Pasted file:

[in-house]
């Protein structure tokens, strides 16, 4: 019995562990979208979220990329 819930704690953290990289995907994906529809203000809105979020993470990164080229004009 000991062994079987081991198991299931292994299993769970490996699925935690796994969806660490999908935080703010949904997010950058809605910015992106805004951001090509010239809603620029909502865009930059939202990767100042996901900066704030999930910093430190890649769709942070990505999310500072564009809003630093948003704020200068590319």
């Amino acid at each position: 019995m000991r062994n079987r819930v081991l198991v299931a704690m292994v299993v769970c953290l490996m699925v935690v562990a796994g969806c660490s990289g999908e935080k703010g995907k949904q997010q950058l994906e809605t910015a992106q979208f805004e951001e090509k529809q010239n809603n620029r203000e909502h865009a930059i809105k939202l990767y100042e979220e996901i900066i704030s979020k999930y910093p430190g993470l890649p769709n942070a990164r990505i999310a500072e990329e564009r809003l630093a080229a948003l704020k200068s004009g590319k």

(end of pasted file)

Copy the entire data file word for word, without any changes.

[in-house]
């Protein structure tokens, strides 16, 4: 019995562990979208979220990329 819930704690953290990289995907994906529809203000809105979020993470990164080229004009 000991062994079987081991198991299931292994299993769970490996699925935690796994969806660490999908935080703010949904997010950058809605910015992106805004951001090509010239809603620029909502865009930059939202990767100042996901900066704030999930910093430190890649769709942070990505999310500072564009809003630093948003704020200068590319």
């Amino acid at each position: 019995m000991r062994n079987r819930v081991l198991v299931a704690m292994v299993v769970c953290l490996m699925v935690v562990a796994g969806c660490s990289g999908e935080k703010g995907k949904q997010q950058l994906e809605t910015a992106q979208f805004e951001e090509k529809q010239n809603n620029r203000e909502h865009a930059i809105k939202l990767y100042e979220e996901i900066i704030s979020k999930y910093p430190g993470l890649p769709n942070a990164r990505i999310a500072e990329e564009r809003l630093a080229a948003l704020k200068s004009g590319k």